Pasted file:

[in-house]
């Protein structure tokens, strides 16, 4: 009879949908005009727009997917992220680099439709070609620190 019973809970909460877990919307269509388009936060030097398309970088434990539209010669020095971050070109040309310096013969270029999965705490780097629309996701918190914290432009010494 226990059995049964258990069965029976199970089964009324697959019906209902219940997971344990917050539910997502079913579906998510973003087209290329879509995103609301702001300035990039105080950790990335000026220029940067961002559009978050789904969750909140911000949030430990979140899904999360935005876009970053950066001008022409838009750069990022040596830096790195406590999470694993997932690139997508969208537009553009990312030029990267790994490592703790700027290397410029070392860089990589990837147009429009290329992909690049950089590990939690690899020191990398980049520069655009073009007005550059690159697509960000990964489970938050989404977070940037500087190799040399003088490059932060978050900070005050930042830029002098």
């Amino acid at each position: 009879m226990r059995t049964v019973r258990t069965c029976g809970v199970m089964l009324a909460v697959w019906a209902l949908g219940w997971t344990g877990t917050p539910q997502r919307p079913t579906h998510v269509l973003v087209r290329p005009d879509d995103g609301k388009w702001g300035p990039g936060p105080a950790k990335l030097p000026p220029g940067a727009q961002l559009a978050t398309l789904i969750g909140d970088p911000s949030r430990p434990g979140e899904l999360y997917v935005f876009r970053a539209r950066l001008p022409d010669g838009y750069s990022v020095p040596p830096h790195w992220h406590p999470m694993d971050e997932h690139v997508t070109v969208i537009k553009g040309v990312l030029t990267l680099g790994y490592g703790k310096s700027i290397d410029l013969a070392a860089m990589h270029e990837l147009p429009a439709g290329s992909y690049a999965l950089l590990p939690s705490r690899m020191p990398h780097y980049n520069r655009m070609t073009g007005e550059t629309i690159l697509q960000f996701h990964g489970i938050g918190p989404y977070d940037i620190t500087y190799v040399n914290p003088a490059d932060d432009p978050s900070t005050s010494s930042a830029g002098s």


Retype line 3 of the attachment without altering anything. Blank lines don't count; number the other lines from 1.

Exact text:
């Amino acid at each position: 009879m226990r059995t049964v019973r258990t069965c029976g809970v199970m089964l009324a909460v697959w019906a209902l949908g219940w997971t344990g877990t917050p539910q997502r919307p079913t579906h998510v269509l973003v087209r290329p005009d879509d995103g609301k388009w702001g300035p990039g936060p105080a950790k990335l030097p000026p220029g940067a727009q961002l559009a978050t398309l789904i969750g909140d970088p911000s949030r430990p434990g979140e899904l999360y997917v935005f876009r970053a539209r950066l001008p022409d010669g838009y750069s990022v020095p040596p830096h790195w992220h406590p999470m694993d971050e997932h690139v997508t070109v969208i537009k553009g040309v990312l030029t990267l680099g790994y490592g703790k310096s700027i290397d410029l013969a070392a860089m990589h270029e990837l147009p429009a439709g290329s992909y690049a999965l950089l590990p939690s705490r690899m020191p990398h780097y980049n520069r655009m070609t073009g007005e550059t629309i690159l697509q960000f996701h990964g489970i938050g918190p989404y977070d940037i620190t500087y190799v040399n914290p003088a490059d932060d432009p978050s900070t005050s010494s930042a830029g002098s």